This study was performed to investigate the differences in food choice, nutrition labeling perceptions, and prevalence of obesity due to meal skipping in Korean elementary school children. A national survey was performed in 2010 to collect data on food intake frequency, understanding of nutrition labeling, and body mass index from 2,335 fifth grade students in 118 elementary schools selected from 16 metropolitan local governments by stratified cluster sampling. The data were analyzed using the SAS 9.1 and SUDAAN 10.0 packages. Students who consumed three meals for 6-7 days during the past week were classified into the regular meal eating (RM) group (n = 1,476) and those who did not were placed into the meal skipping (MS) group (n = 859). The daily intake frequency of fruits, vegetables, kimchi, and milk was significantly lower in the MS group compared to that in the RM group (P < 0.001), whereas the daily intake frequency of soft drinks and instant noodles (ramyeon) was significantly higher in the MS group than that in the RM group (P < 0.05). The MS group demonstrated a significantly lower degree of understanding with regard to nutrition labeling and high calorie foods containing low nutritional value than that in the RM group. The distribution of obesity based on the percentile criteria using the Korean growth chart was different between the MS and RM groups. The MS group (8.97%) had a higher percentage of obese subjects than that in the RM group (5.38%). In conclusion, meal skipping was related to poor food choice, low perception of nutrition labeling, and a high prevalence of obesity in Korean fifth grade children. © 2012 The Korean Nutrition Society and the Korean Society of Community Nutrition.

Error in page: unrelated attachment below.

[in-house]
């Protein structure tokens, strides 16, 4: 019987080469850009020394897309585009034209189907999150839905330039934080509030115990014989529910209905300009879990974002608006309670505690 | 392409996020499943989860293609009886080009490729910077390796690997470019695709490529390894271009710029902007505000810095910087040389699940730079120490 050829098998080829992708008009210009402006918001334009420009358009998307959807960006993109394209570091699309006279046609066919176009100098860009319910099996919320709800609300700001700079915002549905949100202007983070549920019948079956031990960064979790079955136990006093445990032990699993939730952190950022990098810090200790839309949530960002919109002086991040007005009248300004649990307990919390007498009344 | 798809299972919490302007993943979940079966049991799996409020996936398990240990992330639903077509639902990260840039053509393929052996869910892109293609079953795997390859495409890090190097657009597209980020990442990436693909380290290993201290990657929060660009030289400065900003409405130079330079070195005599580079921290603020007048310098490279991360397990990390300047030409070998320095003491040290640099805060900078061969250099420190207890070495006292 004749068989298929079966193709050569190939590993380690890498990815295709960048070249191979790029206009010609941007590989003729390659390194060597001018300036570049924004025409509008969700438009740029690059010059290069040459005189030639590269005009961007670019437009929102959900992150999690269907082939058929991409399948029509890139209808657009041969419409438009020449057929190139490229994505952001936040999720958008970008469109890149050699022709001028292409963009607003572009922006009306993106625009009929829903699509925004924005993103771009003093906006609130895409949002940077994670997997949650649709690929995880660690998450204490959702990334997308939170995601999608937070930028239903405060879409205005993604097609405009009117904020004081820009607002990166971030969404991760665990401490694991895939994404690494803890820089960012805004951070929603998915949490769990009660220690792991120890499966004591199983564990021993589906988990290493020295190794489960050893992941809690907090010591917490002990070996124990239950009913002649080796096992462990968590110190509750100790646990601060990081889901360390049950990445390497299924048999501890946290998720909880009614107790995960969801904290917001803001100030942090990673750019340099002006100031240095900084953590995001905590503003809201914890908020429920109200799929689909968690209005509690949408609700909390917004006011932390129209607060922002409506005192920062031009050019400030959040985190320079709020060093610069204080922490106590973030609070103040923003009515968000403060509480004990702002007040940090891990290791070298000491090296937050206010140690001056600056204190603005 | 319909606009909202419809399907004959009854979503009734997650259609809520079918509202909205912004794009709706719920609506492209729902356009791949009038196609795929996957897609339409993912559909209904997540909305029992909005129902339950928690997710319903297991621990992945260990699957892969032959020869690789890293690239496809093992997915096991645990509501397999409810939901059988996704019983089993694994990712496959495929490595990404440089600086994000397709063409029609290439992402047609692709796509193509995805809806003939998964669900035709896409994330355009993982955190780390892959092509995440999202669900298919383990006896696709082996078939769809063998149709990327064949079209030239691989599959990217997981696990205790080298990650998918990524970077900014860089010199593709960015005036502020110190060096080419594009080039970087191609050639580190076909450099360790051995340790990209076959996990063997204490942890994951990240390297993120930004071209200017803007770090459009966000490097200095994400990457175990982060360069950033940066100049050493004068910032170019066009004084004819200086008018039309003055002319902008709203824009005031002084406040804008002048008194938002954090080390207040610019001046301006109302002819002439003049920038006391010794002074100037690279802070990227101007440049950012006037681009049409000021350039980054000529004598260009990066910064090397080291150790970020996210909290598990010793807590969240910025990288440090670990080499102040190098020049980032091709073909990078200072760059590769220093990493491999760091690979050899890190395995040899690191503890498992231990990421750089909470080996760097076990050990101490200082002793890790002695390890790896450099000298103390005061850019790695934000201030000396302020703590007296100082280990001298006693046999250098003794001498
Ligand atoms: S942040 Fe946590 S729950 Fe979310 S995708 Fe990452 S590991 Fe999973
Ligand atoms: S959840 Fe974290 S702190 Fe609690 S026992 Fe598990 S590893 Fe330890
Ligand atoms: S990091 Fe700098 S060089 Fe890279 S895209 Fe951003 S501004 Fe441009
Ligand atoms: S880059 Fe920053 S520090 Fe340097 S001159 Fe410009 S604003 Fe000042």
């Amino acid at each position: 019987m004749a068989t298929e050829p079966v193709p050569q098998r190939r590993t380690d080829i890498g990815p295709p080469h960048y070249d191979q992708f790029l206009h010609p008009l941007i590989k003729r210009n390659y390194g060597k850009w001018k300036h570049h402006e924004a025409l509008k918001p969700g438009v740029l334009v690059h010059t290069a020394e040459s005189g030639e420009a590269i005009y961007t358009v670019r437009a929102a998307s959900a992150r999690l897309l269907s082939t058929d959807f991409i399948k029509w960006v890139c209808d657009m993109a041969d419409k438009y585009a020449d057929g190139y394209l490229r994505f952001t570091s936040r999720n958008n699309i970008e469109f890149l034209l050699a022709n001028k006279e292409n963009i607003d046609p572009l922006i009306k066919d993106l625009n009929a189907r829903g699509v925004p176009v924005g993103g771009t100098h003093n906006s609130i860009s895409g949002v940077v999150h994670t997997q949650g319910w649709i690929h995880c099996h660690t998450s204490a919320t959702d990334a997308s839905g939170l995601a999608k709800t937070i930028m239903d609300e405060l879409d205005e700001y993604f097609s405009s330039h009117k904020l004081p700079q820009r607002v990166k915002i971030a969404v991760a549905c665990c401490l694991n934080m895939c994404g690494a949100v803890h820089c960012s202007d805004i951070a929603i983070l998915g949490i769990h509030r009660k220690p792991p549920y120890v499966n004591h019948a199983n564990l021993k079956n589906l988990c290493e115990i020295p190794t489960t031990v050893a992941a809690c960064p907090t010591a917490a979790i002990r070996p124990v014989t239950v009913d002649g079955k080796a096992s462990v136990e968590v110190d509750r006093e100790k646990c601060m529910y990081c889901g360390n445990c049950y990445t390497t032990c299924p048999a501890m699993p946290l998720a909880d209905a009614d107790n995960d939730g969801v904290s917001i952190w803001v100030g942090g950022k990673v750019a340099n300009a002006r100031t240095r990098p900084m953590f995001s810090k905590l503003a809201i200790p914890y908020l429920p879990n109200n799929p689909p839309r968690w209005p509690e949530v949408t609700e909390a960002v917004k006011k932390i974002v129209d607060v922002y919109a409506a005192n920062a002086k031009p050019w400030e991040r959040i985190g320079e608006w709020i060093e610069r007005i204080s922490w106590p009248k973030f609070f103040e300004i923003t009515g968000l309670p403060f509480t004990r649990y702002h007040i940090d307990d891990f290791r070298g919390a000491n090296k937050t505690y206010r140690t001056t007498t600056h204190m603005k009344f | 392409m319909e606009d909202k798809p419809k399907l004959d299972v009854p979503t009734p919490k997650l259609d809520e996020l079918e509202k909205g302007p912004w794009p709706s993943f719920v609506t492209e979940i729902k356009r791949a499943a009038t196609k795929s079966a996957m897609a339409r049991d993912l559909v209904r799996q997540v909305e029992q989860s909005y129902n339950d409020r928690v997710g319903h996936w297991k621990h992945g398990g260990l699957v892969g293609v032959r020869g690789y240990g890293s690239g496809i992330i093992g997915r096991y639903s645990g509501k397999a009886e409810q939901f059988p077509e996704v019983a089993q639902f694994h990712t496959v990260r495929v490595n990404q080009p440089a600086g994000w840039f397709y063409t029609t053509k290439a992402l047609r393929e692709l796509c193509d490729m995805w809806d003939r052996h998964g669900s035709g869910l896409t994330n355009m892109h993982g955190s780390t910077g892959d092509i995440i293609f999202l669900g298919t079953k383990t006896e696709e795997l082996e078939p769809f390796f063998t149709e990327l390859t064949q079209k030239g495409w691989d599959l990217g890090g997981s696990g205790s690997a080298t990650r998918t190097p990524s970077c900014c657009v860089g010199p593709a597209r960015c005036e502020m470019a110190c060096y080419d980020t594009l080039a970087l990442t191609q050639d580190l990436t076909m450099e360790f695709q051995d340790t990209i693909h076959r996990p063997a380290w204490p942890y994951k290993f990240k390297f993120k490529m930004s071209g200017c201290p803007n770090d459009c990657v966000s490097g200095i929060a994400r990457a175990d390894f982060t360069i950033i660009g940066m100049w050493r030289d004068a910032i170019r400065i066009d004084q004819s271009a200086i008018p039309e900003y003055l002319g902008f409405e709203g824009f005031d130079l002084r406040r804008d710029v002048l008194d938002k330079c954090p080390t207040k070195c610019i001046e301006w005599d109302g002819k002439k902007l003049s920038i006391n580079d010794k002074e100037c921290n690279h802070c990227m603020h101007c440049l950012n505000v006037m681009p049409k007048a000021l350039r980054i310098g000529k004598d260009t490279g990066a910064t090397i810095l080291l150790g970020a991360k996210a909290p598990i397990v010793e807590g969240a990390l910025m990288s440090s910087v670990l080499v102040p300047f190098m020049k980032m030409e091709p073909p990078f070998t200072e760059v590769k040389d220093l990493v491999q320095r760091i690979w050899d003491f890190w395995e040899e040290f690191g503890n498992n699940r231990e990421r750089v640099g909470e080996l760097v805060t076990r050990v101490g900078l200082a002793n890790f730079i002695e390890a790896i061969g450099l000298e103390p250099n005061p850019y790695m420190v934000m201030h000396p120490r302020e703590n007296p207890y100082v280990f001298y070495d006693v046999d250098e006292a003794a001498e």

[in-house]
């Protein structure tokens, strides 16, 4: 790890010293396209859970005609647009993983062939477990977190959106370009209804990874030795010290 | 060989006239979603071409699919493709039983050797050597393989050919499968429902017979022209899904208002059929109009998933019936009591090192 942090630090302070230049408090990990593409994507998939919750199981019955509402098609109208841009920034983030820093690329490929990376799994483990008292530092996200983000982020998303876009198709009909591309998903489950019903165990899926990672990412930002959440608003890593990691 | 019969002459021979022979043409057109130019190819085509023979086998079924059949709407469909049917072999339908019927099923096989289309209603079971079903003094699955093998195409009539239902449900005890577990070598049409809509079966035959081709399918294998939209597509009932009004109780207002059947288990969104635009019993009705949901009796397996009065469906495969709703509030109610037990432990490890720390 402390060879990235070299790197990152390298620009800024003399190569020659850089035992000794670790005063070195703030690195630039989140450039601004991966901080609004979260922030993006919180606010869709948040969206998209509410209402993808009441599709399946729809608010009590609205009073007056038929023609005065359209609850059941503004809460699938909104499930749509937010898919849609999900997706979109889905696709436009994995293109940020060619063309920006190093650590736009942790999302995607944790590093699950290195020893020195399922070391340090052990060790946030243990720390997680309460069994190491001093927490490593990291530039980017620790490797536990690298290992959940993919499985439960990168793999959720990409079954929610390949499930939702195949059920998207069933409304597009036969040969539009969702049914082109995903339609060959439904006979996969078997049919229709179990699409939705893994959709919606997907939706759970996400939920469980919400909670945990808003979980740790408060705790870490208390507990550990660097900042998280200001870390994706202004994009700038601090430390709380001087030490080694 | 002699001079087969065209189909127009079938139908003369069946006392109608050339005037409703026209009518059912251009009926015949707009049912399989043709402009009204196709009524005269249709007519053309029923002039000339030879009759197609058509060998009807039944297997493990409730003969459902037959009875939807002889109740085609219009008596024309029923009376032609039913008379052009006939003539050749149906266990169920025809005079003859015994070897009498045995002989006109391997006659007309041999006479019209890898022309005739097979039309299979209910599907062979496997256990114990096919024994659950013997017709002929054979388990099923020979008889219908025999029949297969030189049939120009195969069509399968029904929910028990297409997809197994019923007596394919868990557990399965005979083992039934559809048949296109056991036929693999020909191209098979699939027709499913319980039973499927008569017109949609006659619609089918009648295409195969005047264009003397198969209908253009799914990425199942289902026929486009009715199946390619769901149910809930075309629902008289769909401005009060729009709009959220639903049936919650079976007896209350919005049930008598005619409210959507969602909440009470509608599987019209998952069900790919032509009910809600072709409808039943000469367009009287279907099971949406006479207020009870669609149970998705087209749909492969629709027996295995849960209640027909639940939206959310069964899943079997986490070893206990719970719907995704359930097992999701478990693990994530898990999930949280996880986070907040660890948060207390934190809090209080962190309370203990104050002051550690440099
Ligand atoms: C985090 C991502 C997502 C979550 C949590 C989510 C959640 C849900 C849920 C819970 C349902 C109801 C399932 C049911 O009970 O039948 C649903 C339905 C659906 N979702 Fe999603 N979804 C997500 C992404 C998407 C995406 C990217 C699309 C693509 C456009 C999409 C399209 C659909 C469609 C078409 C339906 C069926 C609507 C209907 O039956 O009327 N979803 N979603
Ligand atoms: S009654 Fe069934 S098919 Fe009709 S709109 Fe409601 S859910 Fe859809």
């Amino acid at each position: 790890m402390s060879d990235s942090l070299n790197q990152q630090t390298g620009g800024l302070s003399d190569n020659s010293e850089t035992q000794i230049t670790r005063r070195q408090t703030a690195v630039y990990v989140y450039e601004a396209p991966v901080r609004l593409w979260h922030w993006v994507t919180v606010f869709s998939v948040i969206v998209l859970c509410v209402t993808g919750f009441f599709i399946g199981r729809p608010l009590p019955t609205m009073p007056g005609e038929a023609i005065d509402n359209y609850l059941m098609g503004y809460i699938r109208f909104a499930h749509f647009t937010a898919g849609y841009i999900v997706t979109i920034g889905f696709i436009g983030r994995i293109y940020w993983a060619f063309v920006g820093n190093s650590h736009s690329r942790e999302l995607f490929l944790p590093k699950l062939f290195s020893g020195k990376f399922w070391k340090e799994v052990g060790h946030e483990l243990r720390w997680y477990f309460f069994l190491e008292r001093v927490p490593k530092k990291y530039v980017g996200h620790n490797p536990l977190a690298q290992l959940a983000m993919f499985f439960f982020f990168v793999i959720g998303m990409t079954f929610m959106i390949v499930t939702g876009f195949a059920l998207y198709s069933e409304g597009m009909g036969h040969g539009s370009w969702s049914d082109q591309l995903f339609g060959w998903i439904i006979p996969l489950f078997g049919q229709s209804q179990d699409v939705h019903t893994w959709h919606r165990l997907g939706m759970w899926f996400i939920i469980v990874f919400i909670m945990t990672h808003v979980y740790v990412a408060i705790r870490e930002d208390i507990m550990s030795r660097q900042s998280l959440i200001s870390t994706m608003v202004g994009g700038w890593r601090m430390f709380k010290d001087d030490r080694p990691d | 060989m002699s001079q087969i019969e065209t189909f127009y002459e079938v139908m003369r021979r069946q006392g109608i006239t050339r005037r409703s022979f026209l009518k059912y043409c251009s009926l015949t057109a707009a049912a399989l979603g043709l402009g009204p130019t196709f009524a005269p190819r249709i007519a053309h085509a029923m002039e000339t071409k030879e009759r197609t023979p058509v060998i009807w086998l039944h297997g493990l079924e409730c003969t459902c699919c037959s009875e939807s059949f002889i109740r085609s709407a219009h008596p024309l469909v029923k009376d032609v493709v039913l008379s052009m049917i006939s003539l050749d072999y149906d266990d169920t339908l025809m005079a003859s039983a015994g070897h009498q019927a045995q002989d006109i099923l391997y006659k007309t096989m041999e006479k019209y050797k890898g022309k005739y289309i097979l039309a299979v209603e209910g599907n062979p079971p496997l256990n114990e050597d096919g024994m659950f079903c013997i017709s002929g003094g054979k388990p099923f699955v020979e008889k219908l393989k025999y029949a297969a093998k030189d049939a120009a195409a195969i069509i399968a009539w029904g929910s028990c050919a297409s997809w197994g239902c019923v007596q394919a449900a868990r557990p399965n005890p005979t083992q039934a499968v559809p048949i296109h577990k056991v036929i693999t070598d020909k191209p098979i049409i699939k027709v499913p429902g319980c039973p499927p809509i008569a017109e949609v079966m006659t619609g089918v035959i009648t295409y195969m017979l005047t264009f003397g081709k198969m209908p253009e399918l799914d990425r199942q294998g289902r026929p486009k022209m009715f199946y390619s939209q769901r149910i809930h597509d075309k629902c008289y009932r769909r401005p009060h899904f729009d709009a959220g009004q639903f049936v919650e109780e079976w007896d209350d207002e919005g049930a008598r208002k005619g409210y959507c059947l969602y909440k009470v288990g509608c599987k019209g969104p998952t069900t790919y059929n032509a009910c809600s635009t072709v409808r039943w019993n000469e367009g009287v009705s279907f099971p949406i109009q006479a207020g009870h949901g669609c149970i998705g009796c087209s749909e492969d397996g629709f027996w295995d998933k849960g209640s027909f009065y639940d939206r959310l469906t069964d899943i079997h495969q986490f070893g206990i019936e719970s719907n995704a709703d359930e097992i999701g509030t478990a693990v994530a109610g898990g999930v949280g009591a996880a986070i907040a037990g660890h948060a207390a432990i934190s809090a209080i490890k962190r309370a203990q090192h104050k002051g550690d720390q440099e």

Choi Y.-S.,Daegu University | Lee J.-S.,FANSA Food and Nutrition Statistical Analysis | Kim H.-Y.,Korea University | Kwak T.-K.,Yonsei University | And 5 more authors.
Nutrition Research and Practice | Year: 2012